Leader of US House Armed Services Committee calls for both dialogue and deterrence to deal with China
- ‘The world is in fact big enough for the both of us, and we need to look for opportunities to try and convince them of that,’ says US Representative Adam Smith
- On a separate panel, experts discuss a war-game exercise they recently held to identify how the US and allies could deter China from invading Taiwan
The US needs to bolster its relations with allies, modernise its military and work with China and Russia to reduce nuclear weapons, the chairman of a key congressional committee overseeing the US military said on Wednesday.
But Washington should also try and keep the door open with Beijing, added Representative Adam Smith, a Democrat from Washington state, at a time when relations between the two nations are at a historic low amid rising tension over Taiwan, trade, espionage and the South China Sea.
“If we can find a way to get along with China, to get China to recognise that it’s not a zero-sum game, they’re hung up on this notion that they’re going to bury us,” said Smith, chairman of the House Armed Services Committee. “We’re not going anywhere. And neither is China. China’s going to be a big powerful country. The world is in fact big enough for the both of us, and we need to look for opportunities to try and convince them of that.”
Smith, speaking at Centre for a New American Security conference, added that if the US hopes to effectively counter Beijing and Moscow as they undermine the international rules-based order, it needs to come to terms with a multipolar world in which a more humble Washington convinces rather than pressures allies.
“At the end of the day, what will you do if China attacks Taiwan, nobody knows. And you’re not going to know until it happens,” said Smith. “This is where the diplomacy piece of it comes out. We have to get these countries on our side.”
Smith added that there was significant resistance to modernising the US military from several quarters but that China’s rapid rise showed how important the effort is.
Lawmakers are often very reluctant to shelve expensive ships or planes that aren’t effective solely because they are being built in their district, he said.
The Pentagon is extremely bureaucratic, all too often concerned with process than results. And military contracts are only concerned with making money, he said. “There are incentives for all three that go in the opposite direction,” he said. “Rome wasn’t built in a day.”
At a separate panel at the CNAS conference on Wednesday, lawmakers, former military officials and China think tank experts also discussed a war-game exercise they held recently to identify how the US and its allies could deter China from invading Taiwan and prevent a war “while still positioning themselves to defend Taiwan and defeat China’s aggression should deterrence fail”.
The war game was set in 2027, with Taipei having elected a hard-line pro-independence government, Beijing amassing troops near the island and the United States bracing for a Chinese invasion.
As the game unfolded, participants said on Wednesday, the China side launched a pre-emptive attack on Guam, Japan and the Philippines and an assault on Taiwan, hoping to gain the edge on the assumption the US would come to Taipei’s defence anyway.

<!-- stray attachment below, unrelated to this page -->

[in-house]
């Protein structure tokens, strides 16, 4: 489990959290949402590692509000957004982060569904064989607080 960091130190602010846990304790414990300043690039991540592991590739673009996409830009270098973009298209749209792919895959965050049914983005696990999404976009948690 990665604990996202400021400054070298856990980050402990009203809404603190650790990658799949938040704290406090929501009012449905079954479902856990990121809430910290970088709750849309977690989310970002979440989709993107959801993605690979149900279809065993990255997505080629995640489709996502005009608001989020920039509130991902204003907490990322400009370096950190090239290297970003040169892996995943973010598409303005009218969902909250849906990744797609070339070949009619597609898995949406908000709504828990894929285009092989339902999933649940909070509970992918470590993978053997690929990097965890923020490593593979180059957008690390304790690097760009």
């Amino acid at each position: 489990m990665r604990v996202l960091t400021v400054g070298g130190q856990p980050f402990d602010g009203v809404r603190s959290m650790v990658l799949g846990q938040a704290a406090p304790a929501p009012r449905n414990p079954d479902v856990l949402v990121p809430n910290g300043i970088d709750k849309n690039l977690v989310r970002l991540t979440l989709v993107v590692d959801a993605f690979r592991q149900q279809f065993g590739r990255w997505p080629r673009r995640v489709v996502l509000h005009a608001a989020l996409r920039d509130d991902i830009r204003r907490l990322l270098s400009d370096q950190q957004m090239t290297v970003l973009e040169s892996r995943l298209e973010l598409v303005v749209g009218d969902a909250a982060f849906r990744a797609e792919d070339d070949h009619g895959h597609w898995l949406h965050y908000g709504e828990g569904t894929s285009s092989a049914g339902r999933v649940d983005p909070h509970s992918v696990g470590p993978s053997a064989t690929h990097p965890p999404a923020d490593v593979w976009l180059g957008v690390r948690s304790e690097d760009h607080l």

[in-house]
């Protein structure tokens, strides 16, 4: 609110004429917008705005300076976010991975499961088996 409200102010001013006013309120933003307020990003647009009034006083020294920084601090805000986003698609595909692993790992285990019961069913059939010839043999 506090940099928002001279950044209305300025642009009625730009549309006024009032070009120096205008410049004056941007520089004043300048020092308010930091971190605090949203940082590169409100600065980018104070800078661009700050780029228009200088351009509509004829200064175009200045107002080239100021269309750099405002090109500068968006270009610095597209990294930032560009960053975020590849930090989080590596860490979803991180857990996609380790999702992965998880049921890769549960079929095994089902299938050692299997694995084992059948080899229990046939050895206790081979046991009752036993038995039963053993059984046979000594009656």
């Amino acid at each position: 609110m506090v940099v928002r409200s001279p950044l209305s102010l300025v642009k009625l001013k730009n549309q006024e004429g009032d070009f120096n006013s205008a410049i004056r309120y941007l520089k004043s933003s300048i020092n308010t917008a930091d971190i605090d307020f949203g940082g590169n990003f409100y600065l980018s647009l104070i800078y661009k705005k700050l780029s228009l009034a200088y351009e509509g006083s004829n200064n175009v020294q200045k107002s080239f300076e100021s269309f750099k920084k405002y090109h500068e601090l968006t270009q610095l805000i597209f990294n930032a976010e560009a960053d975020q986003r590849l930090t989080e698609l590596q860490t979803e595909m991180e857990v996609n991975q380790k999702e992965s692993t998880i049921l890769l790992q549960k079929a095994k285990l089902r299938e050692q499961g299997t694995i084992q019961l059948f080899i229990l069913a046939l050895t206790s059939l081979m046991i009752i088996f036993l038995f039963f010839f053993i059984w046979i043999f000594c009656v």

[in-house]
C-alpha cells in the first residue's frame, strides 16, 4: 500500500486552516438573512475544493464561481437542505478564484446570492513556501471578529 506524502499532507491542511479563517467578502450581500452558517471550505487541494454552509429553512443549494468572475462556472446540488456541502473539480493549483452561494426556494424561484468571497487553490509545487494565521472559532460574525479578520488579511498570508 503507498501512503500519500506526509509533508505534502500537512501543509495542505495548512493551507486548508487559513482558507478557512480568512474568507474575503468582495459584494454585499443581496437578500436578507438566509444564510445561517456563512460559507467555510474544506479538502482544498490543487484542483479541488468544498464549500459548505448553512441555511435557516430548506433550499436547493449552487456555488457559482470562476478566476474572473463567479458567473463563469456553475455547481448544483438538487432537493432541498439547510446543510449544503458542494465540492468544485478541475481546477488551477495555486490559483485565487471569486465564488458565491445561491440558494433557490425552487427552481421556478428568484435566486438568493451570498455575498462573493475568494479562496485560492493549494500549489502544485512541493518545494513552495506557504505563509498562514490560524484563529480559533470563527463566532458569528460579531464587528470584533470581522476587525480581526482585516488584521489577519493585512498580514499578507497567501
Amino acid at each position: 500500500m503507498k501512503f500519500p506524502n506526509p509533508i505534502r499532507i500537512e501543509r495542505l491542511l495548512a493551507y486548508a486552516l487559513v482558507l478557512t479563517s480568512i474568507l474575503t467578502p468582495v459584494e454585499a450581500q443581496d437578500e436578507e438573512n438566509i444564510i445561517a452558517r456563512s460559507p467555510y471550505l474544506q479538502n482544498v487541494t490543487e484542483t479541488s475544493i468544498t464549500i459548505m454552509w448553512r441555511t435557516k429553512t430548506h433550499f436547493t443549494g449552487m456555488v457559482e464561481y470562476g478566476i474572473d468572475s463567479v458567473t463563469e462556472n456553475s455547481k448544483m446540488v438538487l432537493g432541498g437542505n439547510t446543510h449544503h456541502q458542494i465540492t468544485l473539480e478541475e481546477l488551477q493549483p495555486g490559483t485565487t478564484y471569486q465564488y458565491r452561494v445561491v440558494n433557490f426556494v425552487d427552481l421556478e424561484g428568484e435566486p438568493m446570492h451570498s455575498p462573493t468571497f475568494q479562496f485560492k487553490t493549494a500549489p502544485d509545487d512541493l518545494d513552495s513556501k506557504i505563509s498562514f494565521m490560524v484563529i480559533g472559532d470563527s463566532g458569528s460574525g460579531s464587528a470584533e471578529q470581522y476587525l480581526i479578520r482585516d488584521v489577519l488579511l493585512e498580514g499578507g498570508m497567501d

The US countered by attacking China’s ships and supply lines at which point China, feeling cornered, launching a nuclear weapon near Hawaii that did not cause damage to US territory but was meant to serve as a warning of China’s will to fight at all costs.
The organisers ended the game there, assuming that a long slog would follow.
Some expressed surprise at the outcome.
“What kept occurring to me with this tabletop exercise was how quickly things kept escalating despite efforts to de-escalate,” said Representative Mikie Sherrill, a Democrat from New Jersey and also a member of the House Armed Services Committee, speaking on Wednesday at CNAS, who played on the US side. “Certainly the nuclear attack was completely surprising.”
US-China tensions over Taiwan have been increasing as ties over trade, security and espionage fray. During a meeting this week in Luxembourg, US National Security Adviser Jake Sullivan called for stability in the Strait while top Chinese diplomat Yang Jiechi underscored Beijing’s sovereignty claims and territorial rights.
Defence chiefs from the two nations sparred over Taiwan at a meeting in Singapore over the weekend even as the two sides argued over whether the island lies in international waters.
Those participating in the war game exercise said they relied on several assumptions that might not bear out by 2027, including significant US investment in long-range missiles and stronger ties with the Philippines, assuming Manila agreed.
Other givens: that Taiwan will focus far more on nimble drones, hardened communications and cruise missiles instead of ships and aircraft that China could more easily destroy, drawing on lessons from Ukraine’s defence after Russia’s invasion on February 24.
Participants in the games added that they expected China to draw various lessons from Russia’s recent military mistakes, making it likely that, in the event of an attack on Taiwan, Beijing would commit huge numbers of troops from the start and strike fast, rather than waiting on the border, as Moscow did.
“If [Chinese President] Xi Jinping’s timeline is the only three years or five years or even shorter than that, then that creates more incentives for China to use more escalatory means against Taiwan to achieve unification,” said Bonny Lin, a fellow at the Centre for Strategic and International Studies and a former Pentagon official, who played for the China team.